Epstein and Bixby, nevertheless, managed to purchase a house in Cleveland Park by asking their real estate agent, Marjorie Dick Stuart, to try another strategy: wooing people whose homes they like but that aren’t for sale.
“The only reason we were able to get this place is that Marjorie found it for us before it went on the market,” Epstein says. “If we had waited, then there would have been multiple bids.”
Inventories in the Washington area are even tighter than they were a year ago. As a result, real estate agents say, they are stepping up efforts to find pre-sellers — people who are on the verge of listing and people who perhaps hadn’t considered listing but might be persuaded to do so with the right offer.
According to RealEstate Business Intelligence (RBI), a Rockville-based real estate data firm owned by MRIS, active listings in the Washington metropolitan area declined about 40 percent from January 2012 to January 2013.
In January 2013, 6,049 homes were listed for sale in the region, down from 10,095 a year before. Many of the houses that hit the market were snapped up quickly, another indicator of low inventory. From January to January, the average number of days on the market dropped by about 27 percent — to 63 days from 86 days.
The number of new listings in January dropped 4 percent, to 4,004, the lowest for that month in 16 years.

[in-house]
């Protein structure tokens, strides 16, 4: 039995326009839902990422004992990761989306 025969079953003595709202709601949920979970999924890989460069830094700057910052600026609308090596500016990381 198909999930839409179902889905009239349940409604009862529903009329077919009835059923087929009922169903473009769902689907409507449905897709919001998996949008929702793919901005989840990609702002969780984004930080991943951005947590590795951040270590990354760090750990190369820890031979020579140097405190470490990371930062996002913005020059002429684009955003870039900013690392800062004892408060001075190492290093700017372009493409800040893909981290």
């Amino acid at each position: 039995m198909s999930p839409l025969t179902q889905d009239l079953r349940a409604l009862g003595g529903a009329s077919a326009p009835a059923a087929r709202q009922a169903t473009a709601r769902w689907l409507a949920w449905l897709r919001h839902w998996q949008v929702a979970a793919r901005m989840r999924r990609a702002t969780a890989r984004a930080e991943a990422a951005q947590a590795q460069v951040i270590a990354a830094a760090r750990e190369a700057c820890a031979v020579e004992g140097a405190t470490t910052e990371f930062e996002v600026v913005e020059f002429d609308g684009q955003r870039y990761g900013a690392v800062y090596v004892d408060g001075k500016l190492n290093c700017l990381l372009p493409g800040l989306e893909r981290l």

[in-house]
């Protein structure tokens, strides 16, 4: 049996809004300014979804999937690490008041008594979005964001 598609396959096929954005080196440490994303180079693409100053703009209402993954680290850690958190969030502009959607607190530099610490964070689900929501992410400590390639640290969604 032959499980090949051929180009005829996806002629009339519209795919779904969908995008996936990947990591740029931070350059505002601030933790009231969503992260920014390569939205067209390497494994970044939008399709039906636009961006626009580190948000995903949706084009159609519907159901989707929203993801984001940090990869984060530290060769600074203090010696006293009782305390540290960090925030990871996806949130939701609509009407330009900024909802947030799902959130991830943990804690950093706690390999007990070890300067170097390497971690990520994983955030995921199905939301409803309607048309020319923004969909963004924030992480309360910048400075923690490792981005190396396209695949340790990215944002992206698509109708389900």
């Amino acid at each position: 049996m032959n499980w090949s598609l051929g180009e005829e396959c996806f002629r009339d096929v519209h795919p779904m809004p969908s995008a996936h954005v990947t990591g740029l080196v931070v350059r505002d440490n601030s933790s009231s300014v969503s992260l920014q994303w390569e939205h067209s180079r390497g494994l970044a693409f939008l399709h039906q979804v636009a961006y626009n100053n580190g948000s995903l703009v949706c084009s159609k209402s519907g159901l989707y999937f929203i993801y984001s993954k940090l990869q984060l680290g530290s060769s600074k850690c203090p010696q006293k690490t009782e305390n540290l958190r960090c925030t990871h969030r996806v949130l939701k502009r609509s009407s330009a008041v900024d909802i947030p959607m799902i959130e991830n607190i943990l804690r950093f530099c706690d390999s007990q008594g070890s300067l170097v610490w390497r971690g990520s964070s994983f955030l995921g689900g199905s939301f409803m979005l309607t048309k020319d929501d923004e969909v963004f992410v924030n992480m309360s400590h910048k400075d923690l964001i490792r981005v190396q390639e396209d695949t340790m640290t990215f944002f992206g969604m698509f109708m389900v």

Soaring demand this year is expected to exacerbate the problem, according to Lisa A. Sturtevant, deputy director of the Center for Regional Analysis at George Mason University. The center projects that 42,000 new jobs will be created in the region this year, up from 36,000 last year.
Many of the new jobs, Sturtevant said, will be filled by people moving into the area who need homes.
Another reason for the lack of homes for sale is too many homeowners owe more than their property is worth. “Those homeowners can’t generate enough profit, especially after they pay the transaction costs of selling, for them to make a down payment on another property,” says John L. Heithaus, chief marketing officer of MRIS. “The only thing that will help these homeowners is for prices to rise faster.”
Finding potential sellers
The challenge for desperate buyers is to identify potential sellers who have stayed on the sidelines.
To find them, real estate agents scour public records and online discussion boards, knock on doors and send letters on behalf of their clients to homeowners to see if they might be thinking of selling.
Gerry Dunn, an associate broker with Real Living/At Home in D.C., says this process is easiest in a condo building, where he can quickly identify all the two-bedroom units of a particular size and send a postcard to those owners describing his client’s interest in buying.